For years we’ve had this cheap aluminum mailbox on our front porch and I finally got around to replacing it. I saw a nice mailbox design in an Arts & Crafts Style furniture book and modified that. The square holes were tricky, as I had never cut a square hole before.
To cut the holes, I started by drilling round holes, which were later shaped with a chisel and triangular file. Oak’s a hard wood to cut and I had to be careful, because chiseling along the grain can split the whole piece, which I learned on a test piece.
I wanted aged copper for the magazine hooks hanging off the bottom, so I bought some copper pipe and flattened it out with a hammer:
Next I needed to oxidize the copper to make it look old. I began by trying for a nice verdigris, like the Statue of Liberty. I didn’t want to mess with serious chemicals but read that Miracle Grow can be used to produce a patina. Before and after photos:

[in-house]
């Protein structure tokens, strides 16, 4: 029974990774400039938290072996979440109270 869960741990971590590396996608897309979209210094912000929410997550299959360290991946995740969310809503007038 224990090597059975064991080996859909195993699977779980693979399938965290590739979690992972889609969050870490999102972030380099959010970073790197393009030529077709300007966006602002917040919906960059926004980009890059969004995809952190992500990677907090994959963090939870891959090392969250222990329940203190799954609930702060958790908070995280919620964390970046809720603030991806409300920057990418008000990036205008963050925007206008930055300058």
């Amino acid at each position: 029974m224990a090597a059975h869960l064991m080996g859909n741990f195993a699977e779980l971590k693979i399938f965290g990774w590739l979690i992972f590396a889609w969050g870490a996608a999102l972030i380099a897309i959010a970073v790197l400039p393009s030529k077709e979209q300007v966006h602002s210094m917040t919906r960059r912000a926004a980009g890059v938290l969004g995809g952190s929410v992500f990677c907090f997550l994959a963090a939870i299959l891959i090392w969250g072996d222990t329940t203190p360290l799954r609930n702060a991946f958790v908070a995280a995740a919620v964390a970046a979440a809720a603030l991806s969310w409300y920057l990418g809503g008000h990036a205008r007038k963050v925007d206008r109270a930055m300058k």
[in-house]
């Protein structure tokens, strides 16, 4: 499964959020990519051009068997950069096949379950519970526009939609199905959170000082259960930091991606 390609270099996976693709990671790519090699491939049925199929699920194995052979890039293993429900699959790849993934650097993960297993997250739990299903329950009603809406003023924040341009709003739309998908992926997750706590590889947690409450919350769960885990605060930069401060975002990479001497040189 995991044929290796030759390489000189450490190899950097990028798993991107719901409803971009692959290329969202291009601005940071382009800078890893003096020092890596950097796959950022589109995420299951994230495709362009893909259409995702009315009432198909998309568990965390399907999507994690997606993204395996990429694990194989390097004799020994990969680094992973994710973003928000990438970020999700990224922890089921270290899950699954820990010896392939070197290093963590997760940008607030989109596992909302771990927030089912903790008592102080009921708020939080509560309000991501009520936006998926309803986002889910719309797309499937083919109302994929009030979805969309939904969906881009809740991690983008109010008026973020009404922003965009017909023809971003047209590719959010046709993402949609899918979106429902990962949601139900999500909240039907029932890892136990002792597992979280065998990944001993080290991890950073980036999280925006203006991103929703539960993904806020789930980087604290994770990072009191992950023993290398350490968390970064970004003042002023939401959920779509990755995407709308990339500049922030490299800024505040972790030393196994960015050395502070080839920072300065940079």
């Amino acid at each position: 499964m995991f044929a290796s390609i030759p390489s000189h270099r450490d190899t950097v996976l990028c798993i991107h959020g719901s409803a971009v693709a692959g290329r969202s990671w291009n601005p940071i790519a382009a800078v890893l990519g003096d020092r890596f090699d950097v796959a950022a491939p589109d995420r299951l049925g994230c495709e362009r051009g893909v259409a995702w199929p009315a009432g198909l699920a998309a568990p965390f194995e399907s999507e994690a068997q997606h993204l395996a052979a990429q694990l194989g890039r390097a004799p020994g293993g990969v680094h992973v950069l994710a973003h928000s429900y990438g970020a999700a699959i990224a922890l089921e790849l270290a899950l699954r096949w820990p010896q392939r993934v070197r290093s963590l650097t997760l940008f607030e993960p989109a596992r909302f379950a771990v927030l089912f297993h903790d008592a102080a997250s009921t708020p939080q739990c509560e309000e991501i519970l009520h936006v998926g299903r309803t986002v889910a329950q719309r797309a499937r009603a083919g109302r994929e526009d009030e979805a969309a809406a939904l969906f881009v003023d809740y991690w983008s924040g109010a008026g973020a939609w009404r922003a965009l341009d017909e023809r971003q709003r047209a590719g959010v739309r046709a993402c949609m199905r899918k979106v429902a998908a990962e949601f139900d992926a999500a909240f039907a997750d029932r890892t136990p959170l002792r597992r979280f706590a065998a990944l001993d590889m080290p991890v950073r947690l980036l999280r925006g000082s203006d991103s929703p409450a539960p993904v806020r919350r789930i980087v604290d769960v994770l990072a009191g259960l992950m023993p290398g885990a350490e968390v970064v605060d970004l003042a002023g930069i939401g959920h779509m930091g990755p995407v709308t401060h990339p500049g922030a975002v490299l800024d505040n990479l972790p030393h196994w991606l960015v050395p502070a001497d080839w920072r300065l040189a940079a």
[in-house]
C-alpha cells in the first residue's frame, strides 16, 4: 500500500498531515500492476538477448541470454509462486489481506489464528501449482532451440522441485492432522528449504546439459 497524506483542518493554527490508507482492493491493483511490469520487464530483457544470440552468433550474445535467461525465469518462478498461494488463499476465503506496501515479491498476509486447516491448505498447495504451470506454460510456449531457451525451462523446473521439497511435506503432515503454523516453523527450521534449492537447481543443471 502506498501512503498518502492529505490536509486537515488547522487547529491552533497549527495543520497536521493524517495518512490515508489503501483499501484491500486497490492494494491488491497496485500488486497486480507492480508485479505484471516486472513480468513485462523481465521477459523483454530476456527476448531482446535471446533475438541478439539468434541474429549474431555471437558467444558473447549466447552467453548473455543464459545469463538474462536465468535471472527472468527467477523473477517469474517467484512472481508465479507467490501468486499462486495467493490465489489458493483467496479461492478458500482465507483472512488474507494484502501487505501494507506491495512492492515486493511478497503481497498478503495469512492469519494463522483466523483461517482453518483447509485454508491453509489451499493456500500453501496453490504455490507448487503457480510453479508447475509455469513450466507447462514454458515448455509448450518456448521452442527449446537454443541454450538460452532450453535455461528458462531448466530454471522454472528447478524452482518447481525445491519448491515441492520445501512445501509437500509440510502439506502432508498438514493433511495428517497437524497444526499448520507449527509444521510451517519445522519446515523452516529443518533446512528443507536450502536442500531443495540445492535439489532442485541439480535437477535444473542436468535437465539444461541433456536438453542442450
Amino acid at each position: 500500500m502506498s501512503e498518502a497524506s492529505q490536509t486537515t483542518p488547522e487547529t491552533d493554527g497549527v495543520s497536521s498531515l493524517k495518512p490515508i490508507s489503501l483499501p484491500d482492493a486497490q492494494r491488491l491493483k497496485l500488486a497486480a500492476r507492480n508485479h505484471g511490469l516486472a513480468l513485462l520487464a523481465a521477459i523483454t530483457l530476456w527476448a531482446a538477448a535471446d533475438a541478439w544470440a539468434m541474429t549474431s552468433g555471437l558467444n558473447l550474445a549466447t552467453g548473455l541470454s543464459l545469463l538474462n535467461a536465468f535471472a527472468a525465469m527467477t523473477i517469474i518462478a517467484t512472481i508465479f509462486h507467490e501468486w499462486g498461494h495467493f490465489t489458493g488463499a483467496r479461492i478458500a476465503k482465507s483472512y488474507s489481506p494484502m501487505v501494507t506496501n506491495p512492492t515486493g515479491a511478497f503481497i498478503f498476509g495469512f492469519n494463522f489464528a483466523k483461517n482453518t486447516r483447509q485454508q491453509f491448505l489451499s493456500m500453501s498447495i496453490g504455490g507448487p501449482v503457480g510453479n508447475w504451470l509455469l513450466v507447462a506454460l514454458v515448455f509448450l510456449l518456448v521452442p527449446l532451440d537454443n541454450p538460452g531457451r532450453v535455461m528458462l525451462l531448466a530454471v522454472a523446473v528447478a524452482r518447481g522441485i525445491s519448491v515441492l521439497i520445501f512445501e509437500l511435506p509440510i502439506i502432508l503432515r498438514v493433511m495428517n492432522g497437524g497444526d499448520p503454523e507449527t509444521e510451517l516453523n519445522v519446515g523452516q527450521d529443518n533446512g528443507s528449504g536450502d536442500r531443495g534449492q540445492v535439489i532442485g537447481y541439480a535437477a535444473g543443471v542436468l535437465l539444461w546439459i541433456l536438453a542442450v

That’s an overnight transformation. But the Miracle Grow produced too green a patina, less a Statue of Liberty hue than an ugly fertilizer color. So I scrubbed it off and used something called Liver of Sulfur, which comes in a gel and smells like, well, powerful sulfur. You mix it with hot water (not boiling, or it emits toxic vapors), dip the copper, and instantly darken the surface. I decided to go with brown/black and dipped it repeatedly until I was satisfied, then arrested the sulfur’s work with a baking soda/water solution. To preserve the patina for daily mailbox usage, I coated the metal with clear paint.
The mailbox itself was stained with Minwax Ebony and finished with two coats of polyurethane. Here’s the finished box, ready for today’s mail: